Izzeldin Abuelaish, a Palestinian physician from Gaza, who had worked in Israeli hospitals and speaks fluent accent-less Hebrew. Abuelaish, who counts many Israelis among his good friends, lost three of his daughters and a niece in January 2009, toward the end of the war, when his family’s home was struck by an Israeli army shell.

Abueleish found it too painful to remain in this part of the world and moved with his surviving five children to Toronto. In December last year, he was granted Canadian citizenship. In Canada he established the Daughters for Life Foundation, which provides university scholarships for young women from all over the Middle East, including Israel, and which also advocates for peace in the Middle East.

He was part of the governor-general’s entourage, and was warmly greeted by Israelis whom he had known before. He was also seen in earnest conversation with US Ambassador Dan Shapiro, who told him that he would like to set up an appointment with him.

■ SHAPIRO AND Rivlin will be meeting again before the US presidential elections.

Rivlin is scheduled to address the Israel- America Chamber of Commerce early next week, and will reiterate the great and enduring friendship between the two countries, regardless of which party is in power in either country. Obviously, he will be careful not to show favoritism to either presidential candidate. Israel and America will remain close allies no matter who wins the race.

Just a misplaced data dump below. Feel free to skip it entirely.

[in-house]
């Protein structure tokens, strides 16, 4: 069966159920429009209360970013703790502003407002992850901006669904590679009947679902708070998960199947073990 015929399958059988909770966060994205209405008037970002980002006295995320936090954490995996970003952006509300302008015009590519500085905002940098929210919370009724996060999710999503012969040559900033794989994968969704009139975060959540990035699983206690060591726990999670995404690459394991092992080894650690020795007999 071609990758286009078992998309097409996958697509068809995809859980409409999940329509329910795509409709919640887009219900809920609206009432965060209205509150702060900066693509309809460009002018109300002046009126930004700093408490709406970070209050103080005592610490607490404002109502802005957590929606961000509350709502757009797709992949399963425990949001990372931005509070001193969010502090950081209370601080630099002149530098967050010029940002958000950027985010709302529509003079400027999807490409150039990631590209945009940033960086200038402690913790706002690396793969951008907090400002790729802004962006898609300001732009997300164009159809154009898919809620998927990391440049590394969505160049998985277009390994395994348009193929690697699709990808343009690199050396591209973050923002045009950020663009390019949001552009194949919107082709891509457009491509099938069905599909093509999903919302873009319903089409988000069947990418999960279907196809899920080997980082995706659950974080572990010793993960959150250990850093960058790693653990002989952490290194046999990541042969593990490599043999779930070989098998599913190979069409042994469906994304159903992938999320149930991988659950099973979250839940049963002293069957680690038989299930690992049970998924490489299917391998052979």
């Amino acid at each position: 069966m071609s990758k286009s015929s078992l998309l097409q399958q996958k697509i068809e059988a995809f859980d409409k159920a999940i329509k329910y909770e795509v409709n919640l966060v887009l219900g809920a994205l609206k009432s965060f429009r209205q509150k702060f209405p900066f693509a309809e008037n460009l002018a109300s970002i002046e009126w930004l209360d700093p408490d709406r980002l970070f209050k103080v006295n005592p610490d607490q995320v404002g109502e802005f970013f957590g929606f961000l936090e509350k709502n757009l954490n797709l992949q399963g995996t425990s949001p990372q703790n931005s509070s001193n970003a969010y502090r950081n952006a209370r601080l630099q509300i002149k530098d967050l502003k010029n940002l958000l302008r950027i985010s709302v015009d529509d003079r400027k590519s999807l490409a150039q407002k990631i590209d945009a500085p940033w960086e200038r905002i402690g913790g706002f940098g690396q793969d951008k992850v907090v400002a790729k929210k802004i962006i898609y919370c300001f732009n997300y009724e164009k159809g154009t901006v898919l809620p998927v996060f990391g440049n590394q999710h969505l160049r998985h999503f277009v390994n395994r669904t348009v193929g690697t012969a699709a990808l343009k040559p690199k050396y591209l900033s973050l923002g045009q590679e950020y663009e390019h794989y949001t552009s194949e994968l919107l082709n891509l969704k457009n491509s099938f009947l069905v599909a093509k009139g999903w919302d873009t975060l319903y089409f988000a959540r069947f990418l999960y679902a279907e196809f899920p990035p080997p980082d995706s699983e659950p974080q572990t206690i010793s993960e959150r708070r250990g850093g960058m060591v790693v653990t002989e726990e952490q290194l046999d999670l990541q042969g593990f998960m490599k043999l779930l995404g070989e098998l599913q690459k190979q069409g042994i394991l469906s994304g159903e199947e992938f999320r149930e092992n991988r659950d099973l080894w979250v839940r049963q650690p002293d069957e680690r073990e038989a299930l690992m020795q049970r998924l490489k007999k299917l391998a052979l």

On election night itself Shapiro and his wife, Julie Fisher, together with American Embassy staff will host a true American- style election night party, as it did four years ago, but the party will be over long before the election results are announced.

This is being done deliberately, said Shapiro, so as not to favor any candidate. “It’s really a celebration of democracy,” he said.

■ APROPO PHYSICIANS, according to a report in Yediot Aharonot, Gonen Segev, a former minister of Energy and Infrastructure and before that a physician who has been struck off the register, wants to be reinstated. Segev, who has been living in Nigeria for the past five years, working as a doctor, wants to return home, but his return is contingent on his ability to work in the profession for which he is qualified.

After leaving the Knesset, he became a businessman and was arrested while attempting to smuggle a huge consignment of ecstasy pills from Amsterdam to Israel while using a forged diplomatic passport. Following a plea bargain deal in 2005, he was sentenced to five years in prison, and following his release, left the country. Now aged 61, and homesick, he wants to return to the country which he once served and to whose society he wants to contribute.

He is hopeful that the Health Ministry will understand that he has paid for his crime, has rehabilitated himself professionally, and would now like to use his abilities to help fellow Israelis in need of medical care.

■ THOUSANDS OF young Jews from all over the world come to Israel within the framework of the Israeli government’s and Jewish Agency’s Masa program which offers numerous opportunities of volunteerism and study for periods ranging from five to 12 months. It offers opportunities for Jewish young adults in gap year, as well as study abroad, post college and volunteer projects.

At the opening in Jerusalem last Monday of this year’s Masa intake, Prime Minister Benjamin Netanyahu told some one thousand young Zionists from abroad who had flocked to the capital from all over the country: “Masa is an incredible program and an incredible journey.